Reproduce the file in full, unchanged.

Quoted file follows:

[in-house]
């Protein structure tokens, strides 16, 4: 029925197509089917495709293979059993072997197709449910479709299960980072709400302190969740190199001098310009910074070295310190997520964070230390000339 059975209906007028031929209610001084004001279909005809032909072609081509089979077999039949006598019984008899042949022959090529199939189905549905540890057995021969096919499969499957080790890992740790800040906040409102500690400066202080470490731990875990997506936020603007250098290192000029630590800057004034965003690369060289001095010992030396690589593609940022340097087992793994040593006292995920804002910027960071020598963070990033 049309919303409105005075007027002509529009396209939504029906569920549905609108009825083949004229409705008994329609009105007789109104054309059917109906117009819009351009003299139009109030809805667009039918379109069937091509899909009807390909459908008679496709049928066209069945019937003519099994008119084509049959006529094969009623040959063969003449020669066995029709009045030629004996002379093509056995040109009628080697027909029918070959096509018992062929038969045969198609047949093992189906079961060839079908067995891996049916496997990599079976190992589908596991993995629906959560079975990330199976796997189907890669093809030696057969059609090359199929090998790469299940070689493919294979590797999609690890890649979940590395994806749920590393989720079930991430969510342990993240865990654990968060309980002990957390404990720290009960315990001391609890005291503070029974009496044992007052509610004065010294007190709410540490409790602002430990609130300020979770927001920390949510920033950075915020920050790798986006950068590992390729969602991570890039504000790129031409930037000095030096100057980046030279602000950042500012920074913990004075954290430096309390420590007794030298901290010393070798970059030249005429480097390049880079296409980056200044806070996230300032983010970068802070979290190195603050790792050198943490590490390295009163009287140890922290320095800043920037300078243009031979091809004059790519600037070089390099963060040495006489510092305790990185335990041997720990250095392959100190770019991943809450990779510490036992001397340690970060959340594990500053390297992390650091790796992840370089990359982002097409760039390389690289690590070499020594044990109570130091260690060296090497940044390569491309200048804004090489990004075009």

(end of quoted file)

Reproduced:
[in-house]
């Protein structure tokens, strides 16, 4: 029925197509089917495709293979059993072997197709449910479709299960980072709400302190969740190199001098310009910074070295310190997520964070230390000339 059975209906007028031929209610001084004001279909005809032909072609081509089979077999039949006598019984008899042949022959090529199939189905549905540890057995021969096919499969499957080790890992740790800040906040409102500690400066202080470490731990875990997506936020603007250098290192000029630590800057004034965003690369060289001095010992030396690589593609940022340097087992793994040593006292995920804002910027960071020598963070990033 049309919303409105005075007027002509529009396209939504029906569920549905609108009825083949004229409705008994329609009105007789109104054309059917109906117009819009351009003299139009109030809805667009039918379109069937091509899909009807390909459908008679496709049928066209069945019937003519099994008119084509049959006529094969009623040959063969003449020669066995029709009045030629004996002379093509056995040109009628080697027909029918070959096509018992062929038969045969198609047949093992189906079961060839079908067995891996049916496997990599079976190992589908596991993995629906959560079975990330199976796997189907890669093809030696057969059609090359199929090998790469299940070689493919294979590797999609690890890649979940590395994806749920590393989720079930991430969510342990993240865990654990968060309980002990957390404990720290009960315990001391609890005291503070029974009496044992007052509610004065010294007190709410540490409790602002430990609130300020979770927001920390949510920033950075915020920050790798986006950068590992390729969602991570890039504000790129031409930037000095030096100057980046030279602000950042500012920074913990004075954290430096309390420590007794030298901290010393070798970059030249005429480097390049880079296409980056200044806070996230300032983010970068802070979290190195603050790792050198943490590490390295009163009287140890922290320095800043920037300078243009031979091809004059790519600037070089390099963060040495006489510092305790990185335990041997720990250095392959100190770019991943809450990779510490036992001397340690970060959340594990500053390297992390650091790796992840370089990359982002097409760039390389690289690590070499020594044990109570130091260690060296090497940044390569491309200048804004090489990004075009």